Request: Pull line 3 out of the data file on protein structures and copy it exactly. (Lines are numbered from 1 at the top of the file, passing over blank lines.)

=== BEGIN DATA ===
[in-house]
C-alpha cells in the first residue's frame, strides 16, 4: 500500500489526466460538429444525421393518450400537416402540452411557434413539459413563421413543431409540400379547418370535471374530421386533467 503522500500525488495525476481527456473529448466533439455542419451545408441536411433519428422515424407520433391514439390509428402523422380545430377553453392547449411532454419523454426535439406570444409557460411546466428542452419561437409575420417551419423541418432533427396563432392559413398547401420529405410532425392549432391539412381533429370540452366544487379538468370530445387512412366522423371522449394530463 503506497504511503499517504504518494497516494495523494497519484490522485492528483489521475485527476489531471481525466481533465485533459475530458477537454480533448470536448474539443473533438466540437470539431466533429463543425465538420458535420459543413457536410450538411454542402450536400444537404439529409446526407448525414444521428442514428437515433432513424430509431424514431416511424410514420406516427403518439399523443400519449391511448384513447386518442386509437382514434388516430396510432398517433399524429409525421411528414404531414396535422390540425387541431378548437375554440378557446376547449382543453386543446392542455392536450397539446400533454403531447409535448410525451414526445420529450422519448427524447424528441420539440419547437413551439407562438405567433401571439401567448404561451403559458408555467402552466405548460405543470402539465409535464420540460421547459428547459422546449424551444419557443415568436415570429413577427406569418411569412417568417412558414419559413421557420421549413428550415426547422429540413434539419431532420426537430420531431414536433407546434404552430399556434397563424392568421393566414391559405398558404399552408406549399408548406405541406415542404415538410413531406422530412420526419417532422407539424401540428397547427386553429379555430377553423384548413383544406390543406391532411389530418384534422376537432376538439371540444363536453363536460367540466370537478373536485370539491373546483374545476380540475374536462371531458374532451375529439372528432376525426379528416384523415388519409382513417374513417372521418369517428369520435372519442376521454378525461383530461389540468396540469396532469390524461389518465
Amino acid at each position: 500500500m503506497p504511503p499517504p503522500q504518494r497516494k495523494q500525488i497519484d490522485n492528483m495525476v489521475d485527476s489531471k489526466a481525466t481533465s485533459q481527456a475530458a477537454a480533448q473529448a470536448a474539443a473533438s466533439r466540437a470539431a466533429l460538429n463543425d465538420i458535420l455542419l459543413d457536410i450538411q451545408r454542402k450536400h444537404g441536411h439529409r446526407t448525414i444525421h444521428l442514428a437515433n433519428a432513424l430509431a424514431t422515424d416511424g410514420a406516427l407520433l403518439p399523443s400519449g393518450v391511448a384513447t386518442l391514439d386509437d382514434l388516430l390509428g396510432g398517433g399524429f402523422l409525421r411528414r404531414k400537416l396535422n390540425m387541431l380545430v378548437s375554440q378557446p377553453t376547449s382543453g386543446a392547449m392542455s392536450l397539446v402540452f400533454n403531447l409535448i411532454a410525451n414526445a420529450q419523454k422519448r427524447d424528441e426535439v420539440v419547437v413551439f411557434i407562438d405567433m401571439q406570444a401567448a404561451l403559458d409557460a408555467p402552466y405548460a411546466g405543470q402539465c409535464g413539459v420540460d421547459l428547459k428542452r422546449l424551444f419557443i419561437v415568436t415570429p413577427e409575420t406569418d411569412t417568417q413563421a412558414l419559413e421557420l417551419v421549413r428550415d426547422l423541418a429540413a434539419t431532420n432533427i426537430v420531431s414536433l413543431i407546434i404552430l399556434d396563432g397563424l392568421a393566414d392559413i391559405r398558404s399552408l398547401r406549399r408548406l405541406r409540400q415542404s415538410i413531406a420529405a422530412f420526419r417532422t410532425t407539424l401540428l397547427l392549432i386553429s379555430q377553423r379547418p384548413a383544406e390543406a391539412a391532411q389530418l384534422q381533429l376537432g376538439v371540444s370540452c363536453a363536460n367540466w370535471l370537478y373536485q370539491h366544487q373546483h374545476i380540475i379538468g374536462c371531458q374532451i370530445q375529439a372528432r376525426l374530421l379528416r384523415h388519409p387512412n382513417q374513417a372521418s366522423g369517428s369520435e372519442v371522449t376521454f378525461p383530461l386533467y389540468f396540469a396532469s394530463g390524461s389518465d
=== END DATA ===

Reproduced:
Amino acid at each position: 500500500m503506497p504511503p499517504p503522500q504518494r497516494k495523494q500525488i497519484d490522485n492528483m495525476v489521475d485527476s489531471k489526466a481525466t481533465s485533459q481527456a475530458a477537454a480533448q473529448a470536448a474539443a473533438s466533439r466540437a470539431a466533429l460538429n463543425d465538420i458535420l455542419l459543413d457536410i450538411q451545408r454542402k450536400h444537404g441536411h439529409r446526407t448525414i444525421h444521428l442514428a437515433n433519428a432513424l430509431a424514431t422515424d416511424g410514420a406516427l407520433l403518439p399523443s400519449g393518450v391511448a384513447t386518442l391514439d386509437d382514434l388516430l390509428g396510432g398517433g399524429f402523422l409525421r411528414r404531414k400537416l396535422n390540425m387541431l380545430v378548437s375554440q378557446p377553453t376547449s382543453g386543446a392547449m392542455s392536450l397539446v402540452f400533454n403531447l409535448i411532454a410525451n414526445a420529450q419523454k422519448r427524447d424528441e426535439v420539440v419547437v413551439f411557434i407562438d405567433m401571439q406570444a401567448a404561451l403559458d409557460a408555467p402552466y405548460a411546466g405543470q402539465c409535464g413539459v420540460d421547459l428547459k428542452r422546449l424551444f419557443i419561437v415568436t415570429p413577427e409575420t406569418d411569412t417568417q413563421a412558414l419559413e421557420l417551419v421549413r428550415d426547422l423541418a429540413a434539419t431532420n432533427i426537430v420531431s414536433l413543431i407546434i404552430l399556434d396563432g397563424l392568421a393566414d392559413i391559405r398558404s399552408l398547401r406549399r408548406l405541406r409540400q415542404s415538410i413531406a420529405a422530412f420526419r417532422t410532425t407539424l401540428l397547427l392549432i386553429s379555430q377553423r379547418p384548413a383544406e390543406a391539412a391532411q389530418l384534422q381533429l376537432g376538439v371540444s370540452c363536453a363536460n367540466w370535471l370537478y373536485q370539491h366544487q373546483h374545476i380540475i379538468g374536462c371531458q374532451i370530445q375529439a372528432r376525426l374530421l379528416r384523415h388519409p387512412n382513417q374513417a372521418s366522423g369517428s369520435e372519442v371522449t376521454f378525461p383530461l386533467y389540468f396540469a396532469s394530463g390524461s389518465d